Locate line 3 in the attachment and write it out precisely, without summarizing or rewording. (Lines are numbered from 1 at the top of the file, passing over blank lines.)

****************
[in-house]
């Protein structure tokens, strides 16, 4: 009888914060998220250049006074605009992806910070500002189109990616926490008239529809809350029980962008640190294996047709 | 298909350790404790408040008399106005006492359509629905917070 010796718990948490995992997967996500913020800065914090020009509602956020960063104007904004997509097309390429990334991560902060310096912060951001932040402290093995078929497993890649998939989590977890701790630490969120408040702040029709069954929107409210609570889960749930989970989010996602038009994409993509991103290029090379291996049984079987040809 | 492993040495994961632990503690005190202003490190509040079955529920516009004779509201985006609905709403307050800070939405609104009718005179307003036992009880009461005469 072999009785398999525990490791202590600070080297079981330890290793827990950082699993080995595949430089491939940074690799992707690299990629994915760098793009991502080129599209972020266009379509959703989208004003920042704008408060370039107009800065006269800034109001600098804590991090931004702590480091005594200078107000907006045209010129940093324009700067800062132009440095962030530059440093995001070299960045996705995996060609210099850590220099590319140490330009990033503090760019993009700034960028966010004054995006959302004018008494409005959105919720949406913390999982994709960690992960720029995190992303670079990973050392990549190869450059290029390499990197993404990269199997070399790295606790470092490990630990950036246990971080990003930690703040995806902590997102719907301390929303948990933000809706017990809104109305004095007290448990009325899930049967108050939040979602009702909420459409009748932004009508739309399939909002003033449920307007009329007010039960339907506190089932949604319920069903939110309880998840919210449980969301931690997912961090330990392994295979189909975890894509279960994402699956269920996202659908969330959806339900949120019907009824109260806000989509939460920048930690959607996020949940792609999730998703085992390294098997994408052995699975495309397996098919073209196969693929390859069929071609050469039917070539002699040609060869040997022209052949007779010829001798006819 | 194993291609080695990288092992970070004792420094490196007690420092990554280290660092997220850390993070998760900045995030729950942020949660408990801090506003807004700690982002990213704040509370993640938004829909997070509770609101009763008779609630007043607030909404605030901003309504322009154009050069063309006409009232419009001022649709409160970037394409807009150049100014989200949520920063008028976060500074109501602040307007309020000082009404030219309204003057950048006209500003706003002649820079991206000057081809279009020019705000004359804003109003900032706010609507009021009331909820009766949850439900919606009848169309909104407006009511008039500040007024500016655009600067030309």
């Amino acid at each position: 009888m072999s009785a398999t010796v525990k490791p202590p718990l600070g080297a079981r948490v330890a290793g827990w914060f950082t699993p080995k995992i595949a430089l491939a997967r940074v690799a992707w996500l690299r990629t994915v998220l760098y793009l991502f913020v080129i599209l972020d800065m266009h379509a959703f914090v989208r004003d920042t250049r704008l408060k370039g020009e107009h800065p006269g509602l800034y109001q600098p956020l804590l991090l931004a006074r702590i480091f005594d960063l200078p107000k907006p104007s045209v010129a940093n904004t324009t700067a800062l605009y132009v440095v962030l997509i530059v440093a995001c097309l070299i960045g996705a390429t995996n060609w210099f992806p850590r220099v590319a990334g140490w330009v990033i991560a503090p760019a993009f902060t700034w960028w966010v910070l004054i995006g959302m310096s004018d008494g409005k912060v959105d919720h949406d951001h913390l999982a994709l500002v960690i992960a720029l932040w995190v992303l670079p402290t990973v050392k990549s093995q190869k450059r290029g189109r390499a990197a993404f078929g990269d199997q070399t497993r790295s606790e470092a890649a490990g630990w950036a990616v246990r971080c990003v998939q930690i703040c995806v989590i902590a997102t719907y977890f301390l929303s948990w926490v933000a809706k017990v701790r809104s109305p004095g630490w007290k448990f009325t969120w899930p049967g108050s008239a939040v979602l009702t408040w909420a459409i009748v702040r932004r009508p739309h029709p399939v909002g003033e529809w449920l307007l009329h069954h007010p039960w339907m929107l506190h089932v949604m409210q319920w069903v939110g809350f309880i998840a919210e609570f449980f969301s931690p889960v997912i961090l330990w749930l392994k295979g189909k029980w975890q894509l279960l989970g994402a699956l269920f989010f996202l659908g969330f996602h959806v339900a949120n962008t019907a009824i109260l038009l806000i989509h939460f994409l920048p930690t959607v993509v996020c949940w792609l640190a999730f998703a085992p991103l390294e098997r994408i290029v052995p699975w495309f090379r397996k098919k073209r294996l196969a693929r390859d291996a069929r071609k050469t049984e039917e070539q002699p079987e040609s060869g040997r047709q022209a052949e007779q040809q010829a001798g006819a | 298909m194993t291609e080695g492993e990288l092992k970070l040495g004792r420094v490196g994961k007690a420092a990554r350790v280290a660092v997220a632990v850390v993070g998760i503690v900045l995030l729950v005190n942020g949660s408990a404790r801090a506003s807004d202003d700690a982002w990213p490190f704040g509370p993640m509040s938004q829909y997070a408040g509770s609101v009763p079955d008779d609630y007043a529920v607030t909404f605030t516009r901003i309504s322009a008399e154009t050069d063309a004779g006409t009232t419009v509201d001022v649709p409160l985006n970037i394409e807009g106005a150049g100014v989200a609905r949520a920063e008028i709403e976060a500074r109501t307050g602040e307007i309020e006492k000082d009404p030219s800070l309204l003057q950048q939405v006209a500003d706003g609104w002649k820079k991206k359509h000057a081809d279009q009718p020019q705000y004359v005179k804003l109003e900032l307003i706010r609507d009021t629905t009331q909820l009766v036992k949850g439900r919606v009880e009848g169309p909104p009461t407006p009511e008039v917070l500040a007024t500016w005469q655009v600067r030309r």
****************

């Amino acid at each position: 009888m072999s009785a398999t010796v525990k490791p202590p718990l600070g080297a079981r948490v330890a290793g827990w914060f950082t699993p080995k995992i595949a430089l491939a997967r940074v690799a992707w996500l690299r990629t994915v998220l760098y793009l991502f913020v080129i599209l972020d800065m266009h379509a959703f914090v989208r004003d920042t250049r704008l408060k370039g020009e107009h800065p006269g509602l800034y109001q600098p956020l804590l991090l931004a006074r702590i480091f005594d960063l200078p107000k907006p104007s045209v010129a940093n904004t324009t700067a800062l605009y132009v440095v962030l997509i530059v440093a995001c097309l070299i960045g996705a390429t995996n060609w210099f992806p850590r220099v590319a990334g140490w330009v990033i991560a503090p760019a993009f902060t700034w960028w966010v910070l004054i995006g959302m310096s004018d008494g409005k912060v959105d919720h949406d951001h913390l999982a994709l500002v960690i992960a720029l932040w995190v992303l670079p402290t990973v050392k990549s093995q190869k450059r290029g189109r390499a990197a993404f078929g990269d199997q070399t497993r790295s606790e470092a890649a490990g630990w950036a990616v246990r971080c990003v998939q930690i703040c995806v989590i902590a997102t719907y977890f301390l929303s948990w926490v933000a809706k017990v701790r809104s109305p004095g630490w007290k448990f009325t969120w899930p049967g108050s008239a939040v979602l009702t408040w909420a459409i009748v702040r932004r009508p739309h029709p399939v909002g003033e529809w449920l307007l009329h069954h007010p039960w339907m929107l506190h089932v949604m409210q319920w069903v939110g809350f309880i998840a919210e609570f449980f969301s931690p889960v997912i961090l330990w749930l392994k295979g189909k029980w975890q894509l279960l989970g994402a699956l269920f989010f996202l659908g969330f996602h959806v339900a949120n962008t019907a009824i109260l038009l806000i989509h939460f994409l920048p930690t959607v993509v996020c949940w792609l640190a999730f998703a085992p991103l390294e098997r994408i290029v052995p699975w495309f090379r397996k098919k073209r294996l196969a693929r390859d291996a069929r071609k050469t049984e039917e070539q002699p079987e040609s060869g040997r047709q022209a052949e007779q040809q010829a001798g006819a | 298909m194993t291609e080695g492993e990288l092992k970070l040495g004792r420094v490196g994961k007690a420092a990554r350790v280290a660092v997220a632990v850390v993070g998760i503690v900045l995030l729950v005190n942020g949660s408990a404790r801090a506003s807004d202003d700690a982002w990213p490190f704040g509370p993640m509040s938004q829909y997070a408040g509770s609101v009763p079955d008779d609630y007043a529920v607030t909404f605030t516009r901003i309504s322009a008399e154009t050069d063309a004779g006409t009232t419009v509201d001022v649709p409160l985006n970037i394409e807009g106005a150049g100014v989200a609905r949520a920063e008028i709403e976060a500074r109501t307050g602040e307007i309020e006492k000082d009404p030219s800070l309204l003057q950048q939405v006209a500003d706003g609104w002649k820079k991206k359509h000057a081809d279009q009718p020019q705000y004359v005179k804003l109003e900032l307003i706010r609507d009021t629905t009331q909820l009766v036992k949850g439900r919606v009880e009848g169309p909104p009461t407006p009511e008039v917070l500040a007024t500016w005469q655009v600067r030309r």